Sri Lanka Navy Saves Elephant Swept Out to Sea

During their routine patrols off the coast of Sri Lanka, crew members have probably seen a lot of marine life. But there was nothing routine about what they saw July 11. A wild Asian elephant was swimming almost 10 miles off the shore of Kokilai, on the northeast side of the country.

What was an elephant doing way out there? It had probably become caught in a riptide current while crossing a lagoonbetween two islands, and was swept out to sea.

“They usually wade through shallow waters or even swim across take a shortcut,” said Sri Lanka Navy spokesman Chaminda Walakuluge.

Now the poor pachyderm was drowning, struggling against the current and trying to keep its trunk out of the water in an effortto breathe.

The crew aboard the patrol boat called the Sri Lanka Navy for help. Soon three boats carrying Navy divers and Department of Wildlife officials arrived on the scene.

The rescue mission took 12 hours. As the rescuers soothed the elephant, they were able to loop tow ropes around its body and gently guide it back to shore.

Like so many other amazing rescues nowadays, this effort was captured on video.

The elephant was released by wildlife officials into the jungle in Yan Oya, about seven miles south of Kokilai. It has reportedly recovered well from its scary ordeal.

You might not think elephants would be good swimmers, but that’s actually far from the case. In calmer bodies of water, they are naturally buoyant and can easily breathe by using their trunks as natural snorkels. “Of all the animals in the world to be stranded out in the ocean, few are more prepared to survive than an elephant,” according to the Washington Post.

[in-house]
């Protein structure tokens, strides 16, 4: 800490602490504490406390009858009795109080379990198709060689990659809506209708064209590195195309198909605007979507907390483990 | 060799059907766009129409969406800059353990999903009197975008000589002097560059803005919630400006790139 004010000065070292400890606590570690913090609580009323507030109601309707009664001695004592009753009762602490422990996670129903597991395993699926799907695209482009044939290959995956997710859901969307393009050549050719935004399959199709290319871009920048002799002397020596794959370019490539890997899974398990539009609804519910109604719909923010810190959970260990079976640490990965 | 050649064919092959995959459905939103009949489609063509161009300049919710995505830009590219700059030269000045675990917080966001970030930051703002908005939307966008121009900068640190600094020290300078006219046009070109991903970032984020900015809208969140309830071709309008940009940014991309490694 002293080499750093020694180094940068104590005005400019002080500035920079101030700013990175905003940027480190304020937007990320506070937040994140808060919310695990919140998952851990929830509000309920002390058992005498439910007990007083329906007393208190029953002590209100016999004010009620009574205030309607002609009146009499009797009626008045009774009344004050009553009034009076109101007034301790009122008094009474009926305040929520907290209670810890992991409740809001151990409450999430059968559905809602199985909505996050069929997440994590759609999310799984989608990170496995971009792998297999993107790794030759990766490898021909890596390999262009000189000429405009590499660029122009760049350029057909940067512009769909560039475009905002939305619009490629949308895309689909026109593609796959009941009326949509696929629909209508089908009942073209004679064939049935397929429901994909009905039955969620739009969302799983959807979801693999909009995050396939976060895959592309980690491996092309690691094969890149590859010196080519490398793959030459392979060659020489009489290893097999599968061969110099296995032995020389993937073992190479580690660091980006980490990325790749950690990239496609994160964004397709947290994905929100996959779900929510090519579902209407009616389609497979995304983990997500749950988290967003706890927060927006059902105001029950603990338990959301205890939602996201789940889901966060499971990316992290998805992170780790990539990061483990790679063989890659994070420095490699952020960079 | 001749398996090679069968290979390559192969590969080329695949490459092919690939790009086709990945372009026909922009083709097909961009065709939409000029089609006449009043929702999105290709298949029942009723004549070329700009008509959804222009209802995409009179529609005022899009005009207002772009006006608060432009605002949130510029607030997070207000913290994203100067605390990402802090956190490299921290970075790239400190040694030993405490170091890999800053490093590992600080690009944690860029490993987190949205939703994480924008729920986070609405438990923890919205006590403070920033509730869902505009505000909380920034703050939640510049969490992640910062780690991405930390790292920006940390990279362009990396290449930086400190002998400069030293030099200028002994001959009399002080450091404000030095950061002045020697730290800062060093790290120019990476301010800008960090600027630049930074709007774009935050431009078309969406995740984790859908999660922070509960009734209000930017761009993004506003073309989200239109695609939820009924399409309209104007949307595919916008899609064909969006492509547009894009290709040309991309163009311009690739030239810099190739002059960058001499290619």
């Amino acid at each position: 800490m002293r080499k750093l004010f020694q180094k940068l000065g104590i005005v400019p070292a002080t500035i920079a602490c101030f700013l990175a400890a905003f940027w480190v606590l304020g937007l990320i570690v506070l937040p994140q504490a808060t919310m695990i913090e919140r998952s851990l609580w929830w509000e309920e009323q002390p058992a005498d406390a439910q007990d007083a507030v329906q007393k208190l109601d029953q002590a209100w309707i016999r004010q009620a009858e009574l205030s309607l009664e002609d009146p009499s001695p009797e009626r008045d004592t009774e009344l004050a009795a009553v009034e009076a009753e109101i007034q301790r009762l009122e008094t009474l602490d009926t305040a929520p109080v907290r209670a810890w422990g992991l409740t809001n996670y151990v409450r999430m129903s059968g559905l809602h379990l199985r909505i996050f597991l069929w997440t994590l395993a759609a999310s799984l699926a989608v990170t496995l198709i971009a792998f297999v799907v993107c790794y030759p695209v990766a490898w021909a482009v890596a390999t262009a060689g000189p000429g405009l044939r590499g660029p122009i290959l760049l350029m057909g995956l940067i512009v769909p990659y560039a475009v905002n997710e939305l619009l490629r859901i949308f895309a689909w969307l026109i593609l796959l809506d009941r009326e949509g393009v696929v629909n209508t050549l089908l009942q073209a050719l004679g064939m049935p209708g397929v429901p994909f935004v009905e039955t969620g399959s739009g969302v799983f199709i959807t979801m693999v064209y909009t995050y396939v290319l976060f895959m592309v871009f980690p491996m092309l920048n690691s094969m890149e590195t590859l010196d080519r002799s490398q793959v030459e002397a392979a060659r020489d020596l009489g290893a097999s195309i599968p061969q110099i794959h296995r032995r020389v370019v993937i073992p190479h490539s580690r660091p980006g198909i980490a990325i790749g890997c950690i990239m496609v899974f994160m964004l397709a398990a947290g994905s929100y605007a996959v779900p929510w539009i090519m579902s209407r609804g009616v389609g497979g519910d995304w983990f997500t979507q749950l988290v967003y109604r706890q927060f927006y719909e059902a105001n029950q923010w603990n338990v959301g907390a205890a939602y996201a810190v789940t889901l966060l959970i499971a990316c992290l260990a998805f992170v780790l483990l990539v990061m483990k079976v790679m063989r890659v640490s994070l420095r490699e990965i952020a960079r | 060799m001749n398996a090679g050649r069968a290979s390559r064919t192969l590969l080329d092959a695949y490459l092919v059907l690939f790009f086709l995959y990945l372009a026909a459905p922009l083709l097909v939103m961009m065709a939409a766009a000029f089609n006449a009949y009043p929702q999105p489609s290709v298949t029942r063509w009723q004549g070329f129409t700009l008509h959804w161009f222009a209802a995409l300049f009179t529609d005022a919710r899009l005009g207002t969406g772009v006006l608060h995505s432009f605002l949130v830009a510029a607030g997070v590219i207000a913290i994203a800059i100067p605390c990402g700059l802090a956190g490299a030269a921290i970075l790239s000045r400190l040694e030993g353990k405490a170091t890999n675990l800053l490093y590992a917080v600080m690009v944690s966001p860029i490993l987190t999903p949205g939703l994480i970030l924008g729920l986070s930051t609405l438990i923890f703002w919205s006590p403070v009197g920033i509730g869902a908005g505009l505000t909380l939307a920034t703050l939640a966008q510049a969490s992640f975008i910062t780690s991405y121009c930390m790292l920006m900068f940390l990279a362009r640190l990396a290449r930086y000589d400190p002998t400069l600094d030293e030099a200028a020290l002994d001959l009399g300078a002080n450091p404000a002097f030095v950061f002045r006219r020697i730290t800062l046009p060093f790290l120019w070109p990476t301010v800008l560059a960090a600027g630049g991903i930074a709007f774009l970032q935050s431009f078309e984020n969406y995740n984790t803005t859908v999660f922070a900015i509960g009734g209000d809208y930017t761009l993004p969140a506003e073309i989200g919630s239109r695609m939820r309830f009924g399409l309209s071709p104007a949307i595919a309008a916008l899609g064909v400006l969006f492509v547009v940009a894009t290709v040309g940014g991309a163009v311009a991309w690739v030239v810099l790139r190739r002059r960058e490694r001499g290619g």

With the exception of trained human swimmers, elephants are the best swimmers of any land mammal, Elephant Voices conservation group co-founder Joyce Poole told the Washington Post.

There are only 2,500 to 4,000 Asian elephants remaining in Sri Lanka. The population has dropped by 65 percent since the early 19th century, according to the World Wildlife Fund. They used to be found all over Sri Lanka, but because of the deforestation that has taken away their ancient migratory routes, they now live in much smaller areas.

This wasn’t the first time the Sri Lanka Navy rescued an animal in distress. Just six weeks ago, the Navy and local residents saved a pod of 20 sperm whales that had become stranded in a harbor. “It was a delicate task to push the whales back without hurting them, but there was a happy ending when all of them could be sent back to deeper waters,” Walakuluge said at the time.

While the population of Asian elephants in Sri Lanka is sadly declining, thanks to the heroic efforts of those Navy divers, one life has been spared. As the Washington Post noted, killing an elephant in Sri Lanka is punishable by death. On the other hand, saving the life of one, as these heroes did, should be justly rewarded.

Photo credit: DEZALB


Marie W
Marie W1 months ago

Tks for sharing.

ANA MARIJA R6 months ago

Thank You, Sri Lanka Navy :))

Margie FOURIE6 months ago

Sri Lanka Navy - THANK YOU

Laura R
Laura R7 months ago

Thank you for the wonderful rescue!

James Tillotson
James Tillotson7 months ago

So glad wow what a great story I'm so glad they were able to rescue the sweet thing

José Rafael Cuerva Nunes

Let us thank the Sri Lanka Navy for their excellent work to save the life of the elephant.

Marija M
Marija M7 months ago

Happy, happy. Tks for sharing.

Toni W
Toni W7 months ago


Toni W
Toni W7 months ago

Wonderful rescue here -

Suzanne L
Suzanne L7 months ago

Elephants are great swimmers but she was very far out and looked tired. The Sri Lanka Navy are to be commended for what seemed a very challenging rescue.